DMSO usage in cell culture - (May/26/2009 )
I am dissolving some cell culture drugs in 100% DMSO to make stock solutions of 10 mM. Im then adding 5 ul of this stock to 1 ml of media in 12 well plates to make a final concentration of 50 uM. This constitutes a 0.5% DMSO percentage which the cells are exposed to which should be safe for them. However at 37C some of the drugs come out of solution. I was going to then make a 1mM solution and add 25 ul of this to 500 ul of media to make a 50uM final concentration. This would constitute a 5% DMSO exposure.
Could anyone advise me if 5%DMSO is safe for Caco-2 cells to be exposed to for 24 h at 37C? What is the highest % of DMSO that the cells could withstand? I am intending on measuring amounts of cytokines and MMP-9 in the supernatants.
I get around 20% “loss” of CACO cells with 1% DMSO over 24hrs.
Your cells will be affected down to at least 0.1% DMSO. 5% is very high and will be dissolving the cell membranes. I would not advise using it at this concentration without appropriate controls for your experiments, and very careful analysis to ensure that any effects you are seeing are not due to the DMSO.
bob1 on May 27 2009, 02:13 AM said:
Bob1 is completely correct, DMSO for cell line experiments should always be below 0.1%, as it is cytotoxic at higher concentrations.
Primary cell cultures are far more sensitive, so if it is primaries you are using then do a further dose/response curve (viability) at concentrations below 0.1%.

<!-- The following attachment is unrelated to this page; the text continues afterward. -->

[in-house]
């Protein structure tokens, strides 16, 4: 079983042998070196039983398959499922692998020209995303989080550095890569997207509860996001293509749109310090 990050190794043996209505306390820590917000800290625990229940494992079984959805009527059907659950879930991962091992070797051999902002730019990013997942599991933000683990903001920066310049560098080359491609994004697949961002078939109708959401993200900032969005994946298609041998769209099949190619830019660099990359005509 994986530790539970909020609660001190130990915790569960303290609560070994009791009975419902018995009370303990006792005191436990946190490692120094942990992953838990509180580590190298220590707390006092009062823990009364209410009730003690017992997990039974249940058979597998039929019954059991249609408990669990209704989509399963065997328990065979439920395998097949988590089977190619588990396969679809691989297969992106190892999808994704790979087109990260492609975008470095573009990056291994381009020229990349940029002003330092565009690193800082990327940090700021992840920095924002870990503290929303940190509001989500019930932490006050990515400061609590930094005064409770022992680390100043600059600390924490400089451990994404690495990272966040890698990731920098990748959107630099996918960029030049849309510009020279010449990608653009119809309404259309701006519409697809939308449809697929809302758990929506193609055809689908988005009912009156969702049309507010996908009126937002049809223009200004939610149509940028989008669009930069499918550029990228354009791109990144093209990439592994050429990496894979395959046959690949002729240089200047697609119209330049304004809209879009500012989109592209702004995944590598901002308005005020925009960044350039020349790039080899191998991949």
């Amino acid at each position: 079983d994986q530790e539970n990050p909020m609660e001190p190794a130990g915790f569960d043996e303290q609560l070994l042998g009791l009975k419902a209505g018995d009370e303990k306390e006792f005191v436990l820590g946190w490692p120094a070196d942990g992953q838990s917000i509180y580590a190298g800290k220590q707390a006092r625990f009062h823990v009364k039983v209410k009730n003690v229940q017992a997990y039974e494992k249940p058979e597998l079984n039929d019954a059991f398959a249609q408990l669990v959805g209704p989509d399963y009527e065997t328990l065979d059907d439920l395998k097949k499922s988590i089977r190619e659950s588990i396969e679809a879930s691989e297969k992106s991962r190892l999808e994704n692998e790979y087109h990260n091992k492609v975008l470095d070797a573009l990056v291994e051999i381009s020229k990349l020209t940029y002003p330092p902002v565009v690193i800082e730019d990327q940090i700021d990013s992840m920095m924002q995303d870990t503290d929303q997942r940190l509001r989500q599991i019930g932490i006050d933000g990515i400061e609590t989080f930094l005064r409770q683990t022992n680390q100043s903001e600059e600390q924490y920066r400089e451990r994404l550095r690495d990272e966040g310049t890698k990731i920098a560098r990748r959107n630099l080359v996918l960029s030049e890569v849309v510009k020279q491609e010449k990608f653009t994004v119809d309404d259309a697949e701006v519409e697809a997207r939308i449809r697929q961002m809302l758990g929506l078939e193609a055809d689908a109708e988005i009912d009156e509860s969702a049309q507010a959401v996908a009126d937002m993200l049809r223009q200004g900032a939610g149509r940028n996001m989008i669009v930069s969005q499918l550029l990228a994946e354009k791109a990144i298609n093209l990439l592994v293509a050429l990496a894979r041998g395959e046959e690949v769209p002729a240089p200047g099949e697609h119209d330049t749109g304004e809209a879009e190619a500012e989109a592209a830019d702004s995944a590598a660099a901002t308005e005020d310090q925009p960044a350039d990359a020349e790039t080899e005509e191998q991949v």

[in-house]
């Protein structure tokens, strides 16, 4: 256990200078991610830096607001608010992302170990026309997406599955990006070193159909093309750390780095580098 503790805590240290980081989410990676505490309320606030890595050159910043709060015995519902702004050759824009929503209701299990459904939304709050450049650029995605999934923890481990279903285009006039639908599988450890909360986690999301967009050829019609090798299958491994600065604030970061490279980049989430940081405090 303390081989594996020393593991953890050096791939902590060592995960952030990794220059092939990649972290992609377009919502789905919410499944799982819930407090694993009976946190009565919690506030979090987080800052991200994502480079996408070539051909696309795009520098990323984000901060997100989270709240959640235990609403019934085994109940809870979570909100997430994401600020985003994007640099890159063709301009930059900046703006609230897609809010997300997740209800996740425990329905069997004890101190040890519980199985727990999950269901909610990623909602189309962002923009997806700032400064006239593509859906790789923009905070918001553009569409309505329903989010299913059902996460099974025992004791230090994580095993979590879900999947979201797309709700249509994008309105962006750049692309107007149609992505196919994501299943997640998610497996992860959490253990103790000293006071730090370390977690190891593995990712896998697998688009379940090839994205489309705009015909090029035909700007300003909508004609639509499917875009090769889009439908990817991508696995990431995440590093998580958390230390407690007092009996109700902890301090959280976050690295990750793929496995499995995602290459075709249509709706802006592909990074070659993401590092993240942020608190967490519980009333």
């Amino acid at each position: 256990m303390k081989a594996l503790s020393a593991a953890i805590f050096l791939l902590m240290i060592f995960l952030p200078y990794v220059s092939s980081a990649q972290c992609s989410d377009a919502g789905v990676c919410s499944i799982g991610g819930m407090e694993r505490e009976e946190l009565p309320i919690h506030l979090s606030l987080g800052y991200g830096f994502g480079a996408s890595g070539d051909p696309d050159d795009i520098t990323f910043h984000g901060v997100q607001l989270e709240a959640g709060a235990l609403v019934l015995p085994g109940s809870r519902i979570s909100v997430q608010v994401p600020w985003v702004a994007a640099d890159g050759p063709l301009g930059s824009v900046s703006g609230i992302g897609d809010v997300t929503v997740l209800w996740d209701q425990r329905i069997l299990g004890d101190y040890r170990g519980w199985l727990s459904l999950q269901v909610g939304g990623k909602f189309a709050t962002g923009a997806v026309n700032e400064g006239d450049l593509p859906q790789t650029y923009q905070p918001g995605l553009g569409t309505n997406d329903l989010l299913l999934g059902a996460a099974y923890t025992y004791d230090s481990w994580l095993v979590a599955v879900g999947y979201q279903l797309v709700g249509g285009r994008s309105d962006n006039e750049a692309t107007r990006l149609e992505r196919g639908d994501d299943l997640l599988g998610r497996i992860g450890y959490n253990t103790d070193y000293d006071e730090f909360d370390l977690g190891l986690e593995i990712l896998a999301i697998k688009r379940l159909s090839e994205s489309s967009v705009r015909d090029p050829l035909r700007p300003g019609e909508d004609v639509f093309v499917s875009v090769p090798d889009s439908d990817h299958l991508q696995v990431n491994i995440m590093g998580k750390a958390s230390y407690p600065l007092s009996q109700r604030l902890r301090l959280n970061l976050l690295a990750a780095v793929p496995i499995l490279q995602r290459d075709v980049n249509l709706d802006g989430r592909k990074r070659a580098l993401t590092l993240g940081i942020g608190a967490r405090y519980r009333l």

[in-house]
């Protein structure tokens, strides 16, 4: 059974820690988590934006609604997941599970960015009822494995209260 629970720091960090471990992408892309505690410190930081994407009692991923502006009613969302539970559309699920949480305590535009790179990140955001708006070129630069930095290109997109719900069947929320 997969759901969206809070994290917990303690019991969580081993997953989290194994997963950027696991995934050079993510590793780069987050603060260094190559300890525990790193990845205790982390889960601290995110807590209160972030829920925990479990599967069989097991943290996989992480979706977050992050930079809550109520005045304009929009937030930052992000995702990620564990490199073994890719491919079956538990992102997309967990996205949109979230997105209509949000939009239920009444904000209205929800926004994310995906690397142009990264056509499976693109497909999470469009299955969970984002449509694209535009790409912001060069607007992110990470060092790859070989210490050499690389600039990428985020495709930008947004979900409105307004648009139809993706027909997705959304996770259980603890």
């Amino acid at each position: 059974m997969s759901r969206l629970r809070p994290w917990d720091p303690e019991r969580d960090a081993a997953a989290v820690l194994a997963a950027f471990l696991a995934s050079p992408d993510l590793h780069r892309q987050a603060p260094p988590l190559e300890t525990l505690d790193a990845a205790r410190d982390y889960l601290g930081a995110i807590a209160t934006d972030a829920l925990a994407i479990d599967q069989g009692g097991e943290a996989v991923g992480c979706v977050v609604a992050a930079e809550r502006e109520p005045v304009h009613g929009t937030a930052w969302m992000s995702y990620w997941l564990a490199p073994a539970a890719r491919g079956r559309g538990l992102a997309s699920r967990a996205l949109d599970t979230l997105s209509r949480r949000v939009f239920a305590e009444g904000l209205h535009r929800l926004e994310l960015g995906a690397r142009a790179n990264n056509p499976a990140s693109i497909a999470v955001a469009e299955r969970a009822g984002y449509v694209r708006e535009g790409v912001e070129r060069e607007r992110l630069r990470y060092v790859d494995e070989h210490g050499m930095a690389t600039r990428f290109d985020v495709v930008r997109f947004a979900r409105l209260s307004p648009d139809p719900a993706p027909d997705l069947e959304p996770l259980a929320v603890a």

Hope this is useful
Thanks for the advice. I read a paper in the Biological and Pharmacological Bulletin from 2002 (Da Violente et al) whoch found that Caco-2s could withstand up to 10% DMSO when using an LDH assay to investigate cytotoxic effects. Tomorrow I will try the 5% approach and see what happens to my cells. Im not comfortable using this high a percentage of DMSO as it is a nasty chemical, but unfortunately my drugs are very hydrophobic and polar and will only dissolve readily in DMSO/acetonitrile. Im just hoping that increasing the % of DMSO in the plate wells will help ensure the drugs don't precipitate and do not kill the cells.
jakatta70 on May 28 2009, 06:54 AM said:
Do you mean nasty as in dangerous?
I’d be more concerned with what might be dissolved in the DMSO rather than the DMSO itself (LD50 in the g/kg). Mind you, it would take an awfully good curry to get that taste out of your mouth if you were to try some .
No I meant nasty as in the cells don't like being exposed to it; although it is dangerous in that it can be absorbed through the skin.
5% is quite high - most people try to avoid concentrations above 1-2% DMSO for cells.
My personal experience is usually up to 1% does not cause severe cytotoxicity in most cell lines.
Anyway: don't forget the vehicle control in your experiments
I found that I could go up to 3% DMSO final concentration when using Caco-2 cells and the monolayer remained viable and intact. Surprising!
jakatta70 on Jun 4 2009, 12:57 PM said:
yah..but it's what is going on inside your cells that you cannot see that you should be concerned about..because DMSO dissolves the endomembrane system at variable rates in different cell types from different species with greater effects on golgi stacks in some lines, ER in other etc.
most people will not use greater than 1% DMSO. sure the caco cells might appear to tolerate more DMSO...but what good is it if your studies cannot extend into other cell types etc. because you were measuring effects of high DMSO that was masking or potentiating the drug effect (which already will have a number of "off-targets" that you need to control for...e.g., testing LiCl inhibition of GSK should be done in parallel with a NaCl control AND roscovitine since too high LiCl in some cell lines will hit cdks as well as GSK)...same deal for your experiments
if you cannot get around using high concentrations of DMSO then you should be also doing MTT assay to calculate cell death and maybe blot for activation of caspase-3 in case your cells look "OK" to your eye, but are undergoing apoptosis.